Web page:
Behind the scenes of THE THING


thing program 6

John Carpenter’s The Thing is a masterpiece.

Transcending the often maligned sci-fi horror niche, it comfortably sits at the Big Boys table, shoulder-to-shoulder with the likes of The Fly, The Terminator, and Alien.

It is easily the best work of a highlight-packed career for Carpenter, and equally his best collaboration with badass Kurt Russell.

While I do plan on writing a complete review and analysis of this awesome, awesome movie, I did want to bring to attention the personal blog of the film’s producer, Stuart Cohen.

In The Original Fan, Cohen charts the production The Thing, and offers some incredible insights into Carpenter’s creative process, and how the movie was put together.

Now this is not just a quick, miss-spelt anecdotal tweet from the production’s caterer. Nor is it a rambling doctrine of how Carpenter “butchered the original movie” by a disgruntled, uncredited screenwriter.


It is an archive of previously unknown detail. There are important photos, stories, and facts that are completely vacant from the DVD commentary. For instance, did you know that the role of MacCready, was the last one to be cast. And even more incredibly Russell was considered along side the likes of Jeff Bridges, Tom Berenger, Christopher Walken and Ed Harris.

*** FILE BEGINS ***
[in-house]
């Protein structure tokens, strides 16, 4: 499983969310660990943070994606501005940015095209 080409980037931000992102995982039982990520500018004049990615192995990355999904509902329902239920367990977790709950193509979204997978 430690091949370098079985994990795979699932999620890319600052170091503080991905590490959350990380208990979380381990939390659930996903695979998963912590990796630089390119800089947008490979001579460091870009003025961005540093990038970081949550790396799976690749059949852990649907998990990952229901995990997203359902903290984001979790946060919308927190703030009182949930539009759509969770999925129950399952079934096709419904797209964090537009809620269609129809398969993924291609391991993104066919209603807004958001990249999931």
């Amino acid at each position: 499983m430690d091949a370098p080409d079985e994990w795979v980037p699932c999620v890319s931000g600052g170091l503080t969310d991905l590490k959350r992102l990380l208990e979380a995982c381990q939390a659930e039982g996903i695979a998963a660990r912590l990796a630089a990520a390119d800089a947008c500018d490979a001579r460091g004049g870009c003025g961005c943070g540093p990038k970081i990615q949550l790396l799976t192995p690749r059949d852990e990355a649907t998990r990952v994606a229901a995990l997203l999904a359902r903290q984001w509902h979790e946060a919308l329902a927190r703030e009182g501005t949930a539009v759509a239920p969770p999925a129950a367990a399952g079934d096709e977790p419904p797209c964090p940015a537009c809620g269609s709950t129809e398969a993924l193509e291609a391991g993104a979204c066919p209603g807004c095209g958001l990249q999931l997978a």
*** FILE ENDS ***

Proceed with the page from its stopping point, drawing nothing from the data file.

Other interesting factoids include how the film transformed from a more ensemble driven piece to the Alpha MacCready commanded tour de force. Several completed scenes in the can were discarded, several of which were not just character moments. Indeed the off-screen deaths of Bennings and Fuchs was shot but never made the cut.


Bennings’ demise was actually reshot utilizing, as Cohen describes, only “a bunch of miscellaneous tentacles, along with jars of Vaseline and tubes of Orange K-Y jelly”. Great stuff.

Joined by fantastic photos, this great effort charts the beginning, the middle, and the end of production. It analyses Cohen’s adoration of the original The Thing From Another World, the sound design, the location scouting, the opening credits, the hiring of Ennio Morricone for the music. Everything.

Some of the concept work is really interesting too, including this image of the proposed final transformation.


As Cohen goes on to say, they wanted a lot of different effects that ultimately they would not have the time or the money to implement. Other such things as interesting camera techniques or hugely rigged sets were actually utilized but produced unsatisfactory results.

Cohen also describes the original intended ending of the film, why it was changed, and what his thoughts are on the current (and I’d say best) ending.


MacCready heartily suggests you take a look.

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